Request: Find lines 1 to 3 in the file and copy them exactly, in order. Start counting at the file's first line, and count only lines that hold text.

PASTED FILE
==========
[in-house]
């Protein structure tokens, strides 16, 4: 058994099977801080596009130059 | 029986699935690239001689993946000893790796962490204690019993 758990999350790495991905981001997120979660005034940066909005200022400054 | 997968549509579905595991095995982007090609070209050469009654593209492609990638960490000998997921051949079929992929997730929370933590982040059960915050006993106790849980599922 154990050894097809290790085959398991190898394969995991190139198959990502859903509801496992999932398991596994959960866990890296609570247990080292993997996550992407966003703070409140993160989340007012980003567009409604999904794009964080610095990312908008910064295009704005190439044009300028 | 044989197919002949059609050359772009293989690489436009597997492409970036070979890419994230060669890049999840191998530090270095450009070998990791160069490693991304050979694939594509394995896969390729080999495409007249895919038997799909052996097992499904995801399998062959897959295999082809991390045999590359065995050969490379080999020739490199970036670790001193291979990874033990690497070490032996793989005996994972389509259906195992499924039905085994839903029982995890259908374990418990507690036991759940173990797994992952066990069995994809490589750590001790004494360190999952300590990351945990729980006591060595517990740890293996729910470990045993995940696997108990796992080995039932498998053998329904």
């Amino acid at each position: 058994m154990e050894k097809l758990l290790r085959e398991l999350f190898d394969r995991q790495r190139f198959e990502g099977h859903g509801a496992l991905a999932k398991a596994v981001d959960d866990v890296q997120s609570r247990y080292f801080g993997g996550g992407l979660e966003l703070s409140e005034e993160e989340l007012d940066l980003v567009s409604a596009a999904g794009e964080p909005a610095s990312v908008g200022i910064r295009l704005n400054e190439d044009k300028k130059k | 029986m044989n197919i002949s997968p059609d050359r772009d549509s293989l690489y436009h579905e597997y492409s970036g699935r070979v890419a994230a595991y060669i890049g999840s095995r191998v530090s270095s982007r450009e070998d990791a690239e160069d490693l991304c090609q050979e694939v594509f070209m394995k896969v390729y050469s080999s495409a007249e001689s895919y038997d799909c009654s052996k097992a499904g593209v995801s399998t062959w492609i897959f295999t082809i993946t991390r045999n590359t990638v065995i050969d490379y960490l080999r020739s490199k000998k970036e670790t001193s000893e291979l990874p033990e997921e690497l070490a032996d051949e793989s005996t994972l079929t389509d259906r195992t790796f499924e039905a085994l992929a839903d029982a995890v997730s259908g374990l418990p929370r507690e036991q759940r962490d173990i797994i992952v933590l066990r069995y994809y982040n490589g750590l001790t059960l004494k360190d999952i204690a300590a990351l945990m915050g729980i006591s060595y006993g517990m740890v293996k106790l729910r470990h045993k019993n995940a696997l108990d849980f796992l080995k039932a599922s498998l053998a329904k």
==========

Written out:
[in-house]
């Protein structure tokens, strides 16, 4: 058994099977801080596009130059 | 029986699935690239001689993946000893790796962490204690019993 758990999350790495991905981001997120979660005034940066909005200022400054 | 997968549509579905595991095995982007090609070209050469009654593209492609990638960490000998997921051949079929992929997730929370933590982040059960915050006993106790849980599922 154990050894097809290790085959398991190898394969995991190139198959990502859903509801496992999932398991596994959960866990890296609570247990080292993997996550992407966003703070409140993160989340007012980003567009409604999904794009964080610095990312908008910064295009704005190439044009300028 | 044989197919002949059609050359772009293989690489436009597997492409970036070979890419994230060669890049999840191998530090270095450009070998990791160069490693991304050979694939594509394995896969390729080999495409007249895919038997799909052996097992499904995801399998062959897959295999082809991390045999590359065995050969490379080999020739490199970036670790001193291979990874033990690497070490032996793989005996994972389509259906195992499924039905085994839903029982995890259908374990418990507690036991759940173990797994992952066990069995994809490589750590001790004494360190999952300590990351945990729980006591060595517990740890293996729910470990045993995940696997108990796992080995039932498998053998329904």
């Amino acid at each position: 058994m154990e050894k097809l758990l290790r085959e398991l999350f190898d394969r995991q790495r190139f198959e990502g099977h859903g509801a496992l991905a999932k398991a596994v981001d959960d866990v890296q997120s609570r247990y080292f801080g993997g996550g992407l979660e966003l703070s409140e005034e993160e989340l007012d940066l980003v567009s409604a596009a999904g794009e964080p909005a610095s990312v908008g200022i910064r295009l704005n400054e190439d044009k300028k130059k | 029986m044989n197919i002949s997968p059609d050359r772009d549509s293989l690489y436009h579905e597997y492409s970036g699935r070979v890419a994230a595991y060669i890049g999840s095995r191998v530090s270095s982007r450009e070998d990791a690239e160069d490693l991304c090609q050979e694939v594509f070209m394995k896969v390729y050469s080999s495409a007249e001689s895919y038997d799909c009654s052996k097992a499904g593209v995801s399998t062959w492609i897959f295999t082809i993946t991390r045999n590359t990638v065995i050969d490379y960490l080999r020739s490199k000998k970036e670790t001193s000893e291979l990874p033990e997921e690497l070490a032996d051949e793989s005996t994972l079929t389509d259906r195992t790796f499924e039905a085994l992929a839903d029982a995890v997730s259908g374990l418990p929370r507690e036991q759940r962490d173990i797994i992952v933590l066990r069995y994809y982040n490589g750590l001790t059960l004494k360190d999952i204690a300590a990351l945990m915050g729980i006591s060595y006993g517990m740890v293996k106790l729910r470990h045993k019993n995940a696997l108990d849980f796992l080995k039932a599922s498998l053998a329904k």